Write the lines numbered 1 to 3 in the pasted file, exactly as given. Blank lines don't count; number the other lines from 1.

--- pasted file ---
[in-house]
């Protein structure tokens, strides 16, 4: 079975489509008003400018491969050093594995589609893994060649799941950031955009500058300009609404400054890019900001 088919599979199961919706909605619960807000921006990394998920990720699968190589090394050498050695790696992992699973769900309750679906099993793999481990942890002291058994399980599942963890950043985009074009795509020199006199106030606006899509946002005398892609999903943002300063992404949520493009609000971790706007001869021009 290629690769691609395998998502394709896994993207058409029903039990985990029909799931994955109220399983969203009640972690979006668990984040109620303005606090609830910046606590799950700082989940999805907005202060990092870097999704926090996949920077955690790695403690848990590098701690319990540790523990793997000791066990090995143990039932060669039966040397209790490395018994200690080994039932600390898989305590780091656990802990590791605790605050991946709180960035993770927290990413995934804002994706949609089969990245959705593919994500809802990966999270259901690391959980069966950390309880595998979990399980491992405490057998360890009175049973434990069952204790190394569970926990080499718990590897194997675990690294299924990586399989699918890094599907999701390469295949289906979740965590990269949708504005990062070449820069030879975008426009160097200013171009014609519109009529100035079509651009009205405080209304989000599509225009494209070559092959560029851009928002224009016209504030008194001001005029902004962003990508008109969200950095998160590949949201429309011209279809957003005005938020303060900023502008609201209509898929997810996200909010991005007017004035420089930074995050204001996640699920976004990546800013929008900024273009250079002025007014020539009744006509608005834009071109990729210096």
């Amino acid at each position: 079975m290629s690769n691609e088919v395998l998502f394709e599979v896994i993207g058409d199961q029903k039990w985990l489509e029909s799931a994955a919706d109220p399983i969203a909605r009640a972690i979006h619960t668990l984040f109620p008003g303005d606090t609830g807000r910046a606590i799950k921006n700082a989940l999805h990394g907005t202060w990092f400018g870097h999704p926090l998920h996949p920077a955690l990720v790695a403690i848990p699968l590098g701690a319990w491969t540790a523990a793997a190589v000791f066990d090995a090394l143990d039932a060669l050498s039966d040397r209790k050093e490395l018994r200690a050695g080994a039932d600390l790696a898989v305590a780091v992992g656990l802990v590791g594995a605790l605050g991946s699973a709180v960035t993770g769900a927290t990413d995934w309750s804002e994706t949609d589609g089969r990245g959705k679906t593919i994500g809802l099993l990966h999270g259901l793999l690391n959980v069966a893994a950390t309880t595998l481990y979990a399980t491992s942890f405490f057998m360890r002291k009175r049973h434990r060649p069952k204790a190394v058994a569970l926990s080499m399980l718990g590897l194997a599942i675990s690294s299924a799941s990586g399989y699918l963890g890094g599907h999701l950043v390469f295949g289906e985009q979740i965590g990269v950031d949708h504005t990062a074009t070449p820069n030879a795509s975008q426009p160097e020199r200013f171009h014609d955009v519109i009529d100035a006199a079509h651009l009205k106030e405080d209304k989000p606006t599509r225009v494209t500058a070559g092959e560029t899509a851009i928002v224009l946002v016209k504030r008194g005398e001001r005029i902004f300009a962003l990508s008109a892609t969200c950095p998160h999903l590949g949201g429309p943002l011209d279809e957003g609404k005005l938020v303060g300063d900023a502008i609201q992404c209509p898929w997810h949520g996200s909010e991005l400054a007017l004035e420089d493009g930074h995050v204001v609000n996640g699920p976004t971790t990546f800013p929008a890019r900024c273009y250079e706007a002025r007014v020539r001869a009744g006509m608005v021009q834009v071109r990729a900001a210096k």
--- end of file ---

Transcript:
[in-house]
């Protein structure tokens, strides 16, 4: 079975489509008003400018491969050093594995589609893994060649799941950031955009500058300009609404400054890019900001 088919599979199961919706909605619960807000921006990394998920990720699968190589090394050498050695790696992992699973769900309750679906099993793999481990942890002291058994399980599942963890950043985009074009795509020199006199106030606006899509946002005398892609999903943002300063992404949520493009609000971790706007001869021009 290629690769691609395998998502394709896994993207058409029903039990985990029909799931994955109220399983969203009640972690979006668990984040109620303005606090609830910046606590799950700082989940999805907005202060990092870097999704926090996949920077955690790695403690848990590098701690319990540790523990793997000791066990090995143990039932060669039966040397209790490395018994200690080994039932600390898989305590780091656990802990590791605790605050991946709180960035993770927290990413995934804002994706949609089969990245959705593919994500809802990966999270259901690391959980069966950390309880595998979990399980491992405490057998360890009175049973434990069952204790190394569970926990080499718990590897194997675990690294299924990586399989699918890094599907999701390469295949289906979740965590990269949708504005990062070449820069030879975008426009160097200013171009014609519109009529100035079509651009009205405080209304989000599509225009494209070559092959560029851009928002224009016209504030008194001001005029902004962003990508008109969200950095998160590949949201429309011209279809957003005005938020303060900023502008609201209509898929997810996200909010991005007017004035420089930074995050204001996640699920976004990546800013929008900024273009250079002025007014020539009744006509608005834009071109990729210096």
């Amino acid at each position: 079975m290629s690769n691609e088919v395998l998502f394709e599979v896994i993207g058409d199961q029903k039990w985990l489509e029909s799931a994955a919706d109220p399983i969203a909605r009640a972690i979006h619960t668990l984040f109620p008003g303005d606090t609830g807000r910046a606590i799950k921006n700082a989940l999805h990394g907005t202060w990092f400018g870097h999704p926090l998920h996949p920077a955690l990720v790695a403690i848990p699968l590098g701690a319990w491969t540790a523990a793997a190589v000791f066990d090995a090394l143990d039932a060669l050498s039966d040397r209790k050093e490395l018994r200690a050695g080994a039932d600390l790696a898989v305590a780091v992992g656990l802990v590791g594995a605790l605050g991946s699973a709180v960035t993770g769900a927290t990413d995934w309750s804002e994706t949609d589609g089969r990245g959705k679906t593919i994500g809802l099993l990966h999270g259901l793999l690391n959980v069966a893994a950390t309880t595998l481990y979990a399980t491992s942890f405490f057998m360890r002291k009175r049973h434990r060649p069952k204790a190394v058994a569970l926990s080499m399980l718990g590897l194997a599942i675990s690294s299924a799941s990586g399989y699918l963890g890094g599907h999701l950043v390469f295949g289906e985009q979740i965590g990269v950031d949708h504005t990062a074009t070449p820069n030879a795509s975008q426009p160097e020199r200013f171009h014609d955009v519109i009529d100035a006199a079509h651009l009205k106030e405080d209304k989000p606006t599509r225009v494209t500058a070559g092959e560029t899509a851009i928002v224009l946002v016209k504030r008194g005398e001001r005029i902004f300009a962003l990508s008109a892609t969200c950095p998160h999903l590949g949201g429309p943002l011209d279809e957003g609404k005005l938020v303060g300063d900023a502008i609201q992404c209509p898929w997810h949520g996200s909010e991005l400054a007017l004035e420089d493009g930074h995050v204001v609000n996640g699920p976004t971790t990546f800013p929008a890019r900024c273009y250079e706007a002025r007014v020539r001869a009744g006509m608005v021009q834009v071109r990729a900001a210096k």